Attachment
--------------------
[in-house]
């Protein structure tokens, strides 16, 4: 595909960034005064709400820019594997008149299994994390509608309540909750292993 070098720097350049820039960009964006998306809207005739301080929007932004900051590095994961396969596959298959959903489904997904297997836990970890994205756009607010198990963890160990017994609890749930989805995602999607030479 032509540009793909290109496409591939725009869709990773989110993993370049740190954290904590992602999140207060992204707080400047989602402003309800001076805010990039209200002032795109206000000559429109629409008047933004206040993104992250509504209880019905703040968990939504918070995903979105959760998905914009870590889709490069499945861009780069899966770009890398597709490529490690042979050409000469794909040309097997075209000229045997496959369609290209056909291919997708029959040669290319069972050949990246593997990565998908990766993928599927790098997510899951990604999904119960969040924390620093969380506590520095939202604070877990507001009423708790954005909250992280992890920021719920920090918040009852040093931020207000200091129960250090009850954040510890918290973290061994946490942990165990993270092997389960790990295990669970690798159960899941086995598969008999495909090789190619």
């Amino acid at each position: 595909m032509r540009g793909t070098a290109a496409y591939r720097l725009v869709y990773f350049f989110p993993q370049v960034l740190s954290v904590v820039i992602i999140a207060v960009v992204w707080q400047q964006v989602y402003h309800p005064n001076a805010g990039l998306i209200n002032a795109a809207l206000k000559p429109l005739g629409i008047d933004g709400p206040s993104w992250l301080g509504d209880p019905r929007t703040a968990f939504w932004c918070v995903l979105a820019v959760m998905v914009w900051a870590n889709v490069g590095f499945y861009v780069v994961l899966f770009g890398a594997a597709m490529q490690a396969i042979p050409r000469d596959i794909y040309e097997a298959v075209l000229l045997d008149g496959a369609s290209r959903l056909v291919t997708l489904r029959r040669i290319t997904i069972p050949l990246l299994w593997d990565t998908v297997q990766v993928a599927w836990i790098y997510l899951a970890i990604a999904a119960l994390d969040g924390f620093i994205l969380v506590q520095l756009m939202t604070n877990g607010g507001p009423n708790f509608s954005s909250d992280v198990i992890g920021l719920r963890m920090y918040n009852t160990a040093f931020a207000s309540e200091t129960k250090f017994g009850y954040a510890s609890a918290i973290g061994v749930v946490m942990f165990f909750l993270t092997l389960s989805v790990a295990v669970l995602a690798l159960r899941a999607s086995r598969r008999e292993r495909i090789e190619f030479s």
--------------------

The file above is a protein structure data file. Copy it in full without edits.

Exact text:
[in-house]
């Protein structure tokens, strides 16, 4: 595909960034005064709400820019594997008149299994994390509608309540909750292993 070098720097350049820039960009964006998306809207005739301080929007932004900051590095994961396969596959298959959903489904997904297997836990970890994205756009607010198990963890160990017994609890749930989805995602999607030479 032509540009793909290109496409591939725009869709990773989110993993370049740190954290904590992602999140207060992204707080400047989602402003309800001076805010990039209200002032795109206000000559429109629409008047933004206040993104992250509504209880019905703040968990939504918070995903979105959760998905914009870590889709490069499945861009780069899966770009890398597709490529490690042979050409000469794909040309097997075209000229045997496959369609290209056909291919997708029959040669290319069972050949990246593997990565998908990766993928599927790098997510899951990604999904119960969040924390620093969380506590520095939202604070877990507001009423708790954005909250992280992890920021719920920090918040009852040093931020207000200091129960250090009850954040510890918290973290061994946490942990165990993270092997389960790990295990669970690798159960899941086995598969008999495909090789190619």
């Amino acid at each position: 595909m032509r540009g793909t070098a290109a496409y591939r720097l725009v869709y990773f350049f989110p993993q370049v960034l740190s954290v904590v820039i992602i999140a207060v960009v992204w707080q400047q964006v989602y402003h309800p005064n001076a805010g990039l998306i209200n002032a795109a809207l206000k000559p429109l005739g629409i008047d933004g709400p206040s993104w992250l301080g509504d209880p019905r929007t703040a968990f939504w932004c918070v995903l979105a820019v959760m998905v914009w900051a870590n889709v490069g590095f499945y861009v780069v994961l899966f770009g890398a594997a597709m490529q490690a396969i042979p050409r000469d596959i794909y040309e097997a298959v075209l000229l045997d008149g496959a369609s290209r959903l056909v291919t997708l489904r029959r040669i290319t997904i069972p050949l990246l299994w593997d990565t998908v297997q990766v993928a599927w836990i790098y997510l899951a970890i990604a999904a119960l994390d969040g924390f620093i994205l969380v506590q520095l756009m939202t604070n877990g607010g507001p009423n708790f509608s954005s909250d992280v198990i992890g920021l719920r963890m920090y918040n009852t160990a040093f931020a207000s309540e200091t129960k250090f017994g009850y954040a510890s609890a918290i973290g061994v749930v946490m942990f165990f909750l993270t092997l389960s989805v790990a295990v669970l995602a690798l159960r899941a999607s086995r598969r008999e292993r495909i090789e190619f030479s």